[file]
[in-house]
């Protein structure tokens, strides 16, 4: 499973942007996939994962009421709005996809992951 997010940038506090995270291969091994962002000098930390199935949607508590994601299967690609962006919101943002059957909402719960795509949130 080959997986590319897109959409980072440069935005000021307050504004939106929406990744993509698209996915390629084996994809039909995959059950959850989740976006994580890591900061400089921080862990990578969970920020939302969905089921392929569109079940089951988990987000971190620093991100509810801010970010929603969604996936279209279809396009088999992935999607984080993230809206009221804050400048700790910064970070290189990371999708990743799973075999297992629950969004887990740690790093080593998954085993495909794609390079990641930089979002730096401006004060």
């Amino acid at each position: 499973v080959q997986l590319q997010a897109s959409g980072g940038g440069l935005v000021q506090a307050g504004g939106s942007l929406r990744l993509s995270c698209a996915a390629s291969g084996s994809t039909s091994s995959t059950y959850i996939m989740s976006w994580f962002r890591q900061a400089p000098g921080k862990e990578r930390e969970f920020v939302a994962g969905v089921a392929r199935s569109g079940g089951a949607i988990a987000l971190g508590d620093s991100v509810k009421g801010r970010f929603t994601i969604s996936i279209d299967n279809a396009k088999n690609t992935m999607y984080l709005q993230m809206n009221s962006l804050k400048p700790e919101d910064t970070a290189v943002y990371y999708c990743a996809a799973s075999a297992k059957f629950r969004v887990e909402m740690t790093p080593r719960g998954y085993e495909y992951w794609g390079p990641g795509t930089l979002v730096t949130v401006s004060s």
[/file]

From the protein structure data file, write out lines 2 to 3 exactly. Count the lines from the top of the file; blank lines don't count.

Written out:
């Protein structure tokens, strides 16, 4: 499973942007996939994962009421709005996809992951 997010940038506090995270291969091994962002000098930390199935949607508590994601299967690609962006919101943002059957909402719960795509949130 080959997986590319897109959409980072440069935005000021307050504004939106929406990744993509698209996915390629084996994809039909995959059950959850989740976006994580890591900061400089921080862990990578969970920020939302969905089921392929569109079940089951988990987000971190620093991100509810801010970010929603969604996936279209279809396009088999992935999607984080993230809206009221804050400048700790910064970070290189990371999708990743799973075999297992629950969004887990740690790093080593998954085993495909794609390079990641930089979002730096401006004060």
């Amino acid at each position: 499973v080959q997986l590319q997010a897109s959409g980072g940038g440069l935005v000021q506090a307050g504004g939106s942007l929406r990744l993509s995270c698209a996915a390629s291969g084996s994809t039909s091994s995959t059950y959850i996939m989740s976006w994580f962002r890591q900061a400089p000098g921080k862990e990578r930390e969970f920020v939302a994962g969905v089921a392929r199935s569109g079940g089951a949607i988990a987000l971190g508590d620093s991100v509810k009421g801010r970010f929603t994601i969604s996936i279209d299967n279809a396009k088999n690609t992935m999607y984080l709005q993230m809206n009221s962006l804050k400048p700790e919101d910064t970070a290189v943002y990371y999708c990743a996809a799973s075999a297992k059957f629950r969004v887990e909402m740690t790093p080593r719960g998954y085993e495909y992951w794609g390079p990641g795509t930089l979002v730096t949130v401006s004060s």